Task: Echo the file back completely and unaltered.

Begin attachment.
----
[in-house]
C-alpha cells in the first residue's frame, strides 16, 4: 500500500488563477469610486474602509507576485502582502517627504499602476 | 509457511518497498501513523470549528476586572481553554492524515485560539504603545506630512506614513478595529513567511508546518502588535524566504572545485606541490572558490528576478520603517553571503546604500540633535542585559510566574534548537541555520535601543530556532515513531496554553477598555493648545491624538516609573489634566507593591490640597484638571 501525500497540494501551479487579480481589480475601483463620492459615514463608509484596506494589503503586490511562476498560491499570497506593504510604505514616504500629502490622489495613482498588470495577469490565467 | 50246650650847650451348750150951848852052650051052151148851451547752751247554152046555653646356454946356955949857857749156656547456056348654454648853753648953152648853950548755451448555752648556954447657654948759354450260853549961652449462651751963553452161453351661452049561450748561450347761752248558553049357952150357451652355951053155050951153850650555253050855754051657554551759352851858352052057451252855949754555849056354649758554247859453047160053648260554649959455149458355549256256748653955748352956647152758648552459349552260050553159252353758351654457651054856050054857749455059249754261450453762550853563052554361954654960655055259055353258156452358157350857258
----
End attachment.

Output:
[in-house]
C-alpha cells in the first residue's frame, strides 16, 4: 500500500488563477469610486474602509507576485502582502517627504499602476 | 509457511518497498501513523470549528476586572481553554492524515485560539504603545506630512506614513478595529513567511508546518502588535524566504572545485606541490572558490528576478520603517553571503546604500540633535542585559510566574534548537541555520535601543530556532515513531496554553477598555493648545491624538516609573489634566507593591490640597484638571 501525500497540494501551479487579480481589480475601483463620492459615514463608509484596506494589503503586490511562476498560491499570497506593504510604505514616504500629502490622489495613482498588470495577469490565467 | 50246650650847650451348750150951848852052650051052151148851451547752751247554152046555653646356454946356955949857857749156656547456056348654454648853753648953152648853950548755451448555752648556954447657654948759354450260853549961652449462651751963553452161453351661452049561450748561450347761752248558553049357952150357451652355951053155050951153850650555253050855754051657554551759352851858352052057451252855949754555849056354649758554247859453047160053648260554649959455149458355549256256748653955748352956647152758648552459349552260050553159252353758351654457651054856050054857749455059249754261450453762550853563052554361954654960655055259055353258156452358157350857258